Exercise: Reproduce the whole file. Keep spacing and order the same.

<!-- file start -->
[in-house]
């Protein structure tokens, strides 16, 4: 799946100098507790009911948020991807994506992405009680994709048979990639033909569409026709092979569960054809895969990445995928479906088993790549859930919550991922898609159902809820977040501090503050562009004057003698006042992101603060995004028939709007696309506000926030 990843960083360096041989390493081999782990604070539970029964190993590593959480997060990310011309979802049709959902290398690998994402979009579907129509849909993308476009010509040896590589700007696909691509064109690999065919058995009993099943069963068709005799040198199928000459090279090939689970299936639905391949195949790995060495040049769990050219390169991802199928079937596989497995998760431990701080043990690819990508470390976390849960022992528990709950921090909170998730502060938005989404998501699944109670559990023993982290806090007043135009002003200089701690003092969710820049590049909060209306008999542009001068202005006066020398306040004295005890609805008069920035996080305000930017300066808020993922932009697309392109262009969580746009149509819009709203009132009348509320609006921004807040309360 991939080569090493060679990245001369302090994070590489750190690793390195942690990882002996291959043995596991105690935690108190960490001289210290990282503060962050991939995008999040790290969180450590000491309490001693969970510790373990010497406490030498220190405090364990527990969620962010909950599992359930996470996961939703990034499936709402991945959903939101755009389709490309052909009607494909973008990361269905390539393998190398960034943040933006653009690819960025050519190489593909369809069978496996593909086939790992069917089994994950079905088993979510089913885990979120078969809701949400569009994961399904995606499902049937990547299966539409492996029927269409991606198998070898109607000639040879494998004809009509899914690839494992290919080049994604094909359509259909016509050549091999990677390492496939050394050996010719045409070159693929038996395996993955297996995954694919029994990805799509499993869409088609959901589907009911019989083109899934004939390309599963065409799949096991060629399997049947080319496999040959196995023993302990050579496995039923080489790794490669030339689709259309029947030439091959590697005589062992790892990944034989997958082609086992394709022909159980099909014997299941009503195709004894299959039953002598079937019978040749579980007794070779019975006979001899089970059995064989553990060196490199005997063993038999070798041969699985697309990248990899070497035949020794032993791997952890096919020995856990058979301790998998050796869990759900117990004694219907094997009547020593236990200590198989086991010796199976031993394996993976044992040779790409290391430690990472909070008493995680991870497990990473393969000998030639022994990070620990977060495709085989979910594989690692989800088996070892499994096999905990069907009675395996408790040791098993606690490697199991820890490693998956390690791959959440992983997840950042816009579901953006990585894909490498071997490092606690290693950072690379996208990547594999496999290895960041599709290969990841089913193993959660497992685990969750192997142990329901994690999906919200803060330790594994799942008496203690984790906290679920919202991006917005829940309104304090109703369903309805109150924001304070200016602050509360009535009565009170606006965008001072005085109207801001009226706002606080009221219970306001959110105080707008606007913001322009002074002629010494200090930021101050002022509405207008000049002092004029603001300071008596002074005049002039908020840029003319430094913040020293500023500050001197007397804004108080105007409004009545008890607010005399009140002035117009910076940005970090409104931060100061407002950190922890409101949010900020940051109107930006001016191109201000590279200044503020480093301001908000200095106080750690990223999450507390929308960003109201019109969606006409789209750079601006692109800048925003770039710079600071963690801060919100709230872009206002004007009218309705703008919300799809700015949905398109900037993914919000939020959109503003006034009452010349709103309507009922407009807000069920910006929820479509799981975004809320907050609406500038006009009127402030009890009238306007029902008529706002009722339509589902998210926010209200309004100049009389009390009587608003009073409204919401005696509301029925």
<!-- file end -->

[in-house]
């Protein structure tokens, strides 16, 4: 799946100098507790009911948020991807994506992405009680994709048979990639033909569409026709092979569960054809895969990445995928479906088993790549859930919550991922898609159902809820977040501090503050562009004057003698006042992101603060995004028939709007696309506000926030 990843960083360096041989390493081999782990604070539970029964190993590593959480997060990310011309979802049709959902290398690998994402979009579907129509849909993308476009010509040896590589700007696909691509064109690999065919058995009993099943069963068709005799040198199928000459090279090939689970299936639905391949195949790995060495040049769990050219390169991802199928079937596989497995998760431990701080043990690819990508470390976390849960022992528990709950921090909170998730502060938005989404998501699944109670559990023993982290806090007043135009002003200089701690003092969710820049590049909060209306008999542009001068202005006066020398306040004295005890609805008069920035996080305000930017300066808020993922932009697309392109262009969580746009149509819009709203009132009348509320609006921004807040309360 991939080569090493060679990245001369302090994070590489750190690793390195942690990882002996291959043995596991105690935690108190960490001289210290990282503060962050991939995008999040790290969180450590000491309490001693969970510790373990010497406490030498220190405090364990527990969620962010909950599992359930996470996961939703990034499936709402991945959903939101755009389709490309052909009607494909973008990361269905390539393998190398960034943040933006653009690819960025050519190489593909369809069978496996593909086939790992069917089994994950079905088993979510089913885990979120078969809701949400569009994961399904995606499902049937990547299966539409492996029927269409991606198998070898109607000639040879494998004809009509899914690839494992290919080049994604094909359509259909016509050549091999990677390492496939050394050996010719045409070159693929038996395996993955297996995954694919029994990805799509499993869409088609959901589907009911019989083109899934004939390309599963065409799949096991060629399997049947080319496999040959196995023993302990050579496995039923080489790794490669030339689709259309029947030439091959590697005589062992790892990944034989997958082609086992394709022909159980099909014997299941009503195709004894299959039953002598079937019978040749579980007794070779019975006979001899089970059995064989553990060196490199005997063993038999070798041969699985697309990248990899070497035949020794032993791997952890096919020995856990058979301790998998050796869990759900117990004694219907094997009547020593236990200590198989086991010796199976031993394996993976044992040779790409290391430690990472909070008493995680991870497990990473393969000998030639022994990070620990977060495709085989979910594989690692989800088996070892499994096999905990069907009675395996408790040791098993606690490697199991820890490693998956390690791959959440992983997840950042816009579901953006990585894909490498071997490092606690290693950072690379996208990547594999496999290895960041599709290969990841089913193993959660497992685990969750192997142990329901994690999906919200803060330790594994799942008496203690984790906290679920919202991006917005829940309104304090109703369903309805109150924001304070200016602050509360009535009565009170606006965008001072005085109207801001009226706002606080009221219970306001959110105080707008606007913001322009002074002629010494200090930021101050002022509405207008000049002092004029603001300071008596002074005049002039908020840029003319430094913040020293500023500050001197007397804004108080105007409004009545008890607010005399009140002035117009910076940005970090409104931060100061407002950190922890409101949010900020940051109107930006001016191109201000590279200044503020480093301001908000200095106080750690990223999450507390929308960003109201019109969606006409789209750079601006692109800048925003770039710079600071963690801060919100709230872009206002004007009218309705703008919300799809700015949905398109900037993914919000939020959109503003006034009452010349709103309507009922407009807000069920910006929820479509799981975004809320907050609406500038006009009127402030009890009238306007029902008529706002009722339509589902998210926010209200309004100049009389009390009587608003009073409204919401005696509301029925």